Hiring a manager is one of the most important things for a business owner.
A manager takes some of the responsibility from you. Because of that, you're able to handle more tasks and hopefully grow the business.
It seems like it should be an easy thing, hiring a manager. And it is pretty basic. But there are nuances to the process.
Here are some things I've experienced and observed in how to find the right person to bring on as your manager.
1. Document Tasks & Processes
This is a big one. You want to do it before you even start looking for a manager. Well, I guess you could hire someone and kind of go with the flow and figure it out as you go. That can probably work.
But it'll be much easier if you document what you do everyday. It will be helpful for you to better understand your business, for one. But it will also allow you to better communicate what you need the manager to do each day, week, etc.
Then document how you do things. This can be a guideline for how the manager does things. But it's also a good idea to give them autonomy after trust has been established to discover better ways for doing the same tasks.
2. Ask Your Network for Referrals
This is the biggest tip.
You can write up a job ad. You can have people apply. You can interview them. But no matter how good you are at that process it's still a toss up.
Obviously anything is a toss up, but you're looking to put the odds as much in your favor as possible. Especially if you're a small business or startup. The cost of failure could be so high that you need to close up shop.
Ask your network for recommendations on someone to hire. Start calling or emailing people you know. Especially those in business. Tell them you're hiring a manager. Ask them if they know anybody that might be a good fit.
When you get a recommendation, you're taking advantage of the relationship that your connection has already built with the potential candidate.
For example, when I needed a manager, I asked someone I knew. Another manager that I had worked with as a client. They recommended a friend of theirs. Another manager. Someone they had known for many years.
You can't gather that kind of trust from an interview process.
3. Employee vs. Contractor
The nature of your small business will determine if you need to hire a contractor or an employee. If you can work remotely, you might be able to hire a contractor. If you don't need a full-time manager you might be looking for a contractor. Someone that may have a couple clients that they work for in management. Handling the same types of tasks.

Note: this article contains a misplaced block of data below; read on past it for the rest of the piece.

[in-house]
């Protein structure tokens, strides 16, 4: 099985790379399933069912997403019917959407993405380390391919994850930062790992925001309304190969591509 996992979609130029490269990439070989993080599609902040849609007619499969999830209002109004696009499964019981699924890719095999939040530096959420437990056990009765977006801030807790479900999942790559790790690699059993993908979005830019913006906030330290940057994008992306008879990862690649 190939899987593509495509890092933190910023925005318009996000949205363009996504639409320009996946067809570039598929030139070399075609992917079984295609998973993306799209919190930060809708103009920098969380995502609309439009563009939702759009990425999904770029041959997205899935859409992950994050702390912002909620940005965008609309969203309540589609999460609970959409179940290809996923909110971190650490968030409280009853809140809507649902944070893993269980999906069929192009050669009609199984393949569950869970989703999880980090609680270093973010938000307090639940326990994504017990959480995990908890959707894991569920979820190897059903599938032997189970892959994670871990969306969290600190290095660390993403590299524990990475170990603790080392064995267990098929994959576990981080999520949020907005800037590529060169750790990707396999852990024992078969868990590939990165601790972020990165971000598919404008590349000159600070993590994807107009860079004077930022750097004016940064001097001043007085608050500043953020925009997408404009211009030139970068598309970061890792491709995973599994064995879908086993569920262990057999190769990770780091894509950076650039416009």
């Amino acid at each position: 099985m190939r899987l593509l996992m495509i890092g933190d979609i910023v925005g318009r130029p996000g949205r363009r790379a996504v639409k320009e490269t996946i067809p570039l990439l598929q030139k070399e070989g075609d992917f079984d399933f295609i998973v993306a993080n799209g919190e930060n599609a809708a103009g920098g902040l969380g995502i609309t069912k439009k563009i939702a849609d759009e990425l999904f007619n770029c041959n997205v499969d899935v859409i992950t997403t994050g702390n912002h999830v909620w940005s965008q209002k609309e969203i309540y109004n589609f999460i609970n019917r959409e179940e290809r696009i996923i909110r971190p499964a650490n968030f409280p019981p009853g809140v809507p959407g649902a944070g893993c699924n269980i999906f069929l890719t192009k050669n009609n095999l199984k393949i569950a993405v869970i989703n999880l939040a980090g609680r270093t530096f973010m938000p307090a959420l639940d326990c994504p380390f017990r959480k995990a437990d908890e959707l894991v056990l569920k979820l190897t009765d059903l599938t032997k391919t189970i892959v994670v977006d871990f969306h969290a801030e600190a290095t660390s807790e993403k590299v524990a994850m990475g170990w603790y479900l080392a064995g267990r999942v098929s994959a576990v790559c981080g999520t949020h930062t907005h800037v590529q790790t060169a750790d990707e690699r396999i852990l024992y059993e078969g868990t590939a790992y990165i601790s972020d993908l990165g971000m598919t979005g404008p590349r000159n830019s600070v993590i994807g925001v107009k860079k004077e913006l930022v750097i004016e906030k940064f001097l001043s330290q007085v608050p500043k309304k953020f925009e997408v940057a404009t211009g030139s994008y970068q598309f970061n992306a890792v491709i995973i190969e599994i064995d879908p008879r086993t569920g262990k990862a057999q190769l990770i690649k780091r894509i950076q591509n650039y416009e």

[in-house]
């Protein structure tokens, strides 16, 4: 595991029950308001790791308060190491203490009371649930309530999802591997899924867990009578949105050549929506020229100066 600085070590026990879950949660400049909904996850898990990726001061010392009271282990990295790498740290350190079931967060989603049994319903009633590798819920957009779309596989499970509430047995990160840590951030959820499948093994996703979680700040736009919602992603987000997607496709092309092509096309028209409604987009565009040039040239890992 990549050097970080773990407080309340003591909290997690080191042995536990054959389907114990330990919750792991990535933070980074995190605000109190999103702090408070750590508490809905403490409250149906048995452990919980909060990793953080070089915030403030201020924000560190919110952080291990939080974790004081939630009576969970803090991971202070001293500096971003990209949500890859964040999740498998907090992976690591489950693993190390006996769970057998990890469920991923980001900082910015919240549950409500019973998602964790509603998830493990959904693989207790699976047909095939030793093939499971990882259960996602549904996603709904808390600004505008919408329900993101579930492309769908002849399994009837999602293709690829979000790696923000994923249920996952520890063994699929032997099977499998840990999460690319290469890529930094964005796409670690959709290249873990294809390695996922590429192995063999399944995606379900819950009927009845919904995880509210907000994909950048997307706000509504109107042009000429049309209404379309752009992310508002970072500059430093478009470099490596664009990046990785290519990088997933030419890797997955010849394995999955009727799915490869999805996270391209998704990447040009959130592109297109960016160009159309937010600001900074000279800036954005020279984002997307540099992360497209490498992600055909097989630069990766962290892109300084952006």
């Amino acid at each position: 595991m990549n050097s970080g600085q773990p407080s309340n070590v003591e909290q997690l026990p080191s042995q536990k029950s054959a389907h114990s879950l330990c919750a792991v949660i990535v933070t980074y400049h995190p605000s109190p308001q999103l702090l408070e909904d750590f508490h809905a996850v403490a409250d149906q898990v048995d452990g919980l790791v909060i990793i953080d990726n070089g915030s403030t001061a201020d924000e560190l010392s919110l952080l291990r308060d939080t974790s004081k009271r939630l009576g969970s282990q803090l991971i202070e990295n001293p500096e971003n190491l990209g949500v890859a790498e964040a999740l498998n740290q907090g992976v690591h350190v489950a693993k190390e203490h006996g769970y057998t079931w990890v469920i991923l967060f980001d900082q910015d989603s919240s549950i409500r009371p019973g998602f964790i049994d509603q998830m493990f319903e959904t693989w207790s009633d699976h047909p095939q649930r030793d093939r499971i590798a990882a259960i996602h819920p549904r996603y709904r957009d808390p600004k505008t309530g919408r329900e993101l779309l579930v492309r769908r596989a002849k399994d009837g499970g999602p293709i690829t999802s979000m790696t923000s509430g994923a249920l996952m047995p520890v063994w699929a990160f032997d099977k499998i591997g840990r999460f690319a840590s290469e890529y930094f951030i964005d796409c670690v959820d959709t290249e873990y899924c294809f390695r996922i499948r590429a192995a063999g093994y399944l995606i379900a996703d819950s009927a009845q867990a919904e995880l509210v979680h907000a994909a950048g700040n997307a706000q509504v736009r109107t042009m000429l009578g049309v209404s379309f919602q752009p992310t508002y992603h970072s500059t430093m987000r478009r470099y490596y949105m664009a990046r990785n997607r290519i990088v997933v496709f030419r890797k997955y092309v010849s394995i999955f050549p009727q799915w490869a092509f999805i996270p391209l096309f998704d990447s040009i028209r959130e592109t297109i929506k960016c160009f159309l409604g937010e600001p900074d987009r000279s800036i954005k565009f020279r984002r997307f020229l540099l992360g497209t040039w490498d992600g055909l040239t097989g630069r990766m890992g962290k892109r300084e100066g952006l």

4. Performance Measurement
Having a specific and simple way to measure the success of your business is good for you as the owner. It gives you something to shoot for. And it's also good to have this for your manager and really for your entire team.
For example, you've probably seen the message on McDonald's used to post the number of hamburgers sold on their signs. Essentially, the measurement for success at the company was the number of hamburgers sold. If any employee, from the CEO to the cashier, knew that they were doing a good thing if they sold more hamburgers.
Another example, mechanic shops often measure their success by profit per square foot. Their shop can obviously only be so big so they maximize how much that space can earn them. And if they want to move to a bigger space they know what to expect in terms of profit increase.
Figure out what your measurement is and make sure your manager knows it. This will allow them to be able to make decisions and it will allow you and them to measure performance.
The final decision is compensation. It'll depend on employee vs. contractor. It'll depend on your industry. It'll sometimes depend on your location. If it's a contractor situation it could also depend on the manager's location. They may be able to work remotely and their standard of living may require more or less than yours.
The only thing you can do is figure out what you can afford and what seems to be the going rate for your situation. You can usually google and find some info. You can also chat with your business network.
Then after the person has worked for you for awhile it's also important to understand the value of the manager to your business. What would happen if they left. The work required to find someone else.
This helps you determine future compensation.
Bonus: You work for them
One final little tip. Take the approach that you work for your manager. It's your job to facilitate their success. The way to look at it is that when they are successful that you are successful.
Schedule regular times to check-in to see what is going on with them. Really dig to see if they have any frustrations. If they do, work to figure out a way to make it better.
It's easy for a manager to get into habits of doing things that frustrate them because they don't want to complain to the boss. But it's your job to make sure that they're comfortable coming to you when things need to change.